Jan 24, 2013


Established literary critic and historian Doris Mironescu has shrewdly reviewed our latest collection for the Iasi-based cultural journal, comparing MARGENTO to a Transatlantic Cruise Liner. (Romanian)

Transatlanticul Tanasescu
                                                                                            Doris Mironescu
Nomadosofia, volumul poetic bilingv de peste 350 de pagini publicat anul trecut de entitatea colectiva Margento (in fapt, de poetul Chris Tanasescu, lider al grupului de poezie-pictura-jazz-rock cu acelasi nume), este mai mult decit o carte. Este un eveniment care ar trebui sa dea de gindit. Volumul se profileaza ca unul dintre virfurile experimentale ale poeziei romanesti de astazi.

Ocazia poate fi folosita pentru a incerca sa intelegem in cite moduri se (mai) poate experimenta cu poezia, ce limite sint de infrint, care perete considera poetul ca trebuie spart ca sa deschida orizontul prea ingust – caci acesta e rostul experimentului, sa redefineasca marginea, rupind-o.

In primul rind e de observat ca Tanasescu refuza identitatea de autor al Nomadosofiei, punind in fata numele colectiv al trupei sale: cartea e scrisa de “Margento”, iar anexa lamuritoare de la final prezinta “trupa si traducatorii”, o serie lunga de nume intre care nu apar doar componentii propriu-zisi ai formatiei de pictopoezie rock, ci si multi altii. Philip Levine, Robert Pinsky, O. Nimigean, Charles Simic, David Baker, Claudiu Komartin, Iulia Militaru apar in carte alaturi de alti contributori, precum Apollinaire, Ibn Battuta, Elizabeth Bishop, Salvatore Quasimodo, Hafiz, Frank Zappa... CITESTE MAI DEPARTE......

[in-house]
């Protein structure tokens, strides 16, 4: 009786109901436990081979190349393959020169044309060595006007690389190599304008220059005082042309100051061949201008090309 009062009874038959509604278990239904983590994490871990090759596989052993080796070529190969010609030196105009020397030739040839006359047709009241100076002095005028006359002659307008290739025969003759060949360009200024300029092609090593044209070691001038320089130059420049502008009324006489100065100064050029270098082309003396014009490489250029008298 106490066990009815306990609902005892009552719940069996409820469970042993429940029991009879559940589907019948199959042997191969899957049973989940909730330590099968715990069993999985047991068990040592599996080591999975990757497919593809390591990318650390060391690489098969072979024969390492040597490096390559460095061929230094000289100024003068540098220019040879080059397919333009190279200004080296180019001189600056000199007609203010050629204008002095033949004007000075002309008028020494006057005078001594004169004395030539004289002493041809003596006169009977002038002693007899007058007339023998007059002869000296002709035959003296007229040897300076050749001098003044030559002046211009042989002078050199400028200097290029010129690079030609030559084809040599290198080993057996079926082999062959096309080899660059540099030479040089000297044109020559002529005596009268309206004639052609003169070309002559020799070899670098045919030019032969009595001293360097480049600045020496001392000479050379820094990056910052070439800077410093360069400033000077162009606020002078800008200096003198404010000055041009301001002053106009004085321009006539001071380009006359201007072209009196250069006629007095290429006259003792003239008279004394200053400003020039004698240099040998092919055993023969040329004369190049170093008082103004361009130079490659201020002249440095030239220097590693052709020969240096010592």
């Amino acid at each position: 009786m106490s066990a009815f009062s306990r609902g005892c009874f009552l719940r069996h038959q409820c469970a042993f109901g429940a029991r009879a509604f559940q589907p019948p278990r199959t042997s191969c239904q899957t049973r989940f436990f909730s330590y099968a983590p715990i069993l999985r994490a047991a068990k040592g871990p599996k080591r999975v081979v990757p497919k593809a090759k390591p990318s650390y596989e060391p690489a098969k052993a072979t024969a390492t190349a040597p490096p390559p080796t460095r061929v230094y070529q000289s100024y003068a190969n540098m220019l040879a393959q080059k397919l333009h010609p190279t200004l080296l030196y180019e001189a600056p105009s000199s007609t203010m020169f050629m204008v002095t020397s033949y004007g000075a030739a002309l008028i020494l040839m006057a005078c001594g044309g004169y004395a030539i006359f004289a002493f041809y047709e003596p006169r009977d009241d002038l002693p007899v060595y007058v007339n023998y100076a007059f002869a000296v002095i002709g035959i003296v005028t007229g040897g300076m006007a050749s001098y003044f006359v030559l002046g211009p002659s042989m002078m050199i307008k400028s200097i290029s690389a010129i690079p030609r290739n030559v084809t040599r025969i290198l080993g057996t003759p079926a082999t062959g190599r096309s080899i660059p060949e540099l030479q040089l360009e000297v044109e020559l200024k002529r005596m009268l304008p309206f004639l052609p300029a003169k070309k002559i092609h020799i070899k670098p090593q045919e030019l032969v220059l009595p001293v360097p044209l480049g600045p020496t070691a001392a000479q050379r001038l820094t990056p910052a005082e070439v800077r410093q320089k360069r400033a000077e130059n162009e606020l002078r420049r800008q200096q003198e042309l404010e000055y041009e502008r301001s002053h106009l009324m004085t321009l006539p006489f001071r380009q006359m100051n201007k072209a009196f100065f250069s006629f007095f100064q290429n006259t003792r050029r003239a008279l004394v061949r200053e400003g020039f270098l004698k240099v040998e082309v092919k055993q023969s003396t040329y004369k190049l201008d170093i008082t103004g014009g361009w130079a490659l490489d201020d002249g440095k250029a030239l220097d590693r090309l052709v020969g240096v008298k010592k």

Jan 23, 2013

New Issue of ASYMPTOTE - January 2013

A new issue of this uniquely ample, innovative, and inclusive international zine!

Editor's Note

Well, hello there, 2013! We barely noticed you starting what with all the exciting developments here at Asymptote. Not only are we turning two, we're also celebrating with eight events in seven countries across the globe and launching our first ever online fundraiser! Now, you may ask, has this had any effect on the new issue? Only that it's even more chock-full of awesome! Still, some kidding aside, we really are proud to give you this, our ninth issue.

For one, we got to talk to our favorite Francophile, Edmund White, about why Proust is "a more profound psychologist than Freud". We also have an excerpt from the new novel by Amélie Nothomb, the Belgian phenom behind Fear and Trembling; Life Form is about yet another cultural clash—this time with an American soldier in Iraq. But perhaps we are proudest of bringing you the first ever English translation from Toh EnJoe's 2012 Akutagawa Prize-winning novel, Harlequin's Butterflies. In the fascinating interview Toh also granted us, the Physics PhD elaborates on his "un-local novels", and how we must cherish the ability to enjoy strange things.